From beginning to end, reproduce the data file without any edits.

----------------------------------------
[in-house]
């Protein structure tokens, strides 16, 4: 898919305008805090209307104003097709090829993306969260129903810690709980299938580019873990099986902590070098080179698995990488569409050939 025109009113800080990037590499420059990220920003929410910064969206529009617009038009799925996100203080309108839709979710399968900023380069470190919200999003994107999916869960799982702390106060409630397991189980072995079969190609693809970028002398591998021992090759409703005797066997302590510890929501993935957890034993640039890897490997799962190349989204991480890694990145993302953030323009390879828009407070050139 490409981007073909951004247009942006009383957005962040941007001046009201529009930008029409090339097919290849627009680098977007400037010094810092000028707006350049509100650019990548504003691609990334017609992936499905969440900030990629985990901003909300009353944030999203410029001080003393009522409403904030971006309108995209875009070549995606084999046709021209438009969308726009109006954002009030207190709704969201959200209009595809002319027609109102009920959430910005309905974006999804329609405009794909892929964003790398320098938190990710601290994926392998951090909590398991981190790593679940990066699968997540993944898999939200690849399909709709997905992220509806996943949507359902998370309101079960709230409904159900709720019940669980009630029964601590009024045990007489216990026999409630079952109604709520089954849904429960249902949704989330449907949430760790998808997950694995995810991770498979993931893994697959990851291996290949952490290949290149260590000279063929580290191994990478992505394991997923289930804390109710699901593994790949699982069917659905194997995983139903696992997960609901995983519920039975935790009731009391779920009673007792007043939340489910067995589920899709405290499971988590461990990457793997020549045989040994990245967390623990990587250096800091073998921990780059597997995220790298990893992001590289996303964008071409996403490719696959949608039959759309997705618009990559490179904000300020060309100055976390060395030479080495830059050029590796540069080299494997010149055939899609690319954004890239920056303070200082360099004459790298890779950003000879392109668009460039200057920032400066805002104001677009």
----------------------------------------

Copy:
[in-house]
């Protein structure tokens, strides 16, 4: 898919305008805090209307104003097709090829993306969260129903810690709980299938580019873990099986902590070098080179698995990488569409050939 025109009113800080990037590499420059990220920003929410910064969206529009617009038009799925996100203080309108839709979710399968900023380069470190919200999003994107999916869960799982702390106060409630397991189980072995079969190609693809970028002398591998021992090759409703005797066997302590510890929501993935957890034993640039890897490997799962190349989204991480890694990145993302953030323009390879828009407070050139 490409981007073909951004247009942006009383957005962040941007001046009201529009930008029409090339097919290849627009680098977007400037010094810092000028707006350049509100650019990548504003691609990334017609992936499905969440900030990629985990901003909300009353944030999203410029001080003393009522409403904030971006309108995209875009070549995606084999046709021209438009969308726009109006954002009030207190709704969201959200209009595809002319027609109102009920959430910005309905974006999804329609405009794909892929964003790398320098938190990710601290994926392998951090909590398991981190790593679940990066699968997540993944898999939200690849399909709709997905992220509806996943949507359902998370309101079960709230409904159900709720019940669980009630029964601590009024045990007489216990026999409630079952109604709520089954849904429960249902949704989330449907949430760790998808997950694995995810991770498979993931893994697959990851291996290949952490290949290149260590000279063929580290191994990478992505394991997923289930804390109710699901593994790949699982069917659905194997995983139903696992997960609901995983519920039975935790009731009391779920009673007792007043939340489910067995589920899709405290499971988590461990990457793997020549045989040994990245967390623990990587250096800091073998921990780059597997995220790298990893992001590289996303964008071409996403490719696959949608039959759309997705618009990559490179904000300020060309100055976390060395030479080495830059050029590796540069080299494997010149055939899609690319954004890239920056303070200082360099004459790298890779950003000879392109668009460039200057920032400066805002104001677009």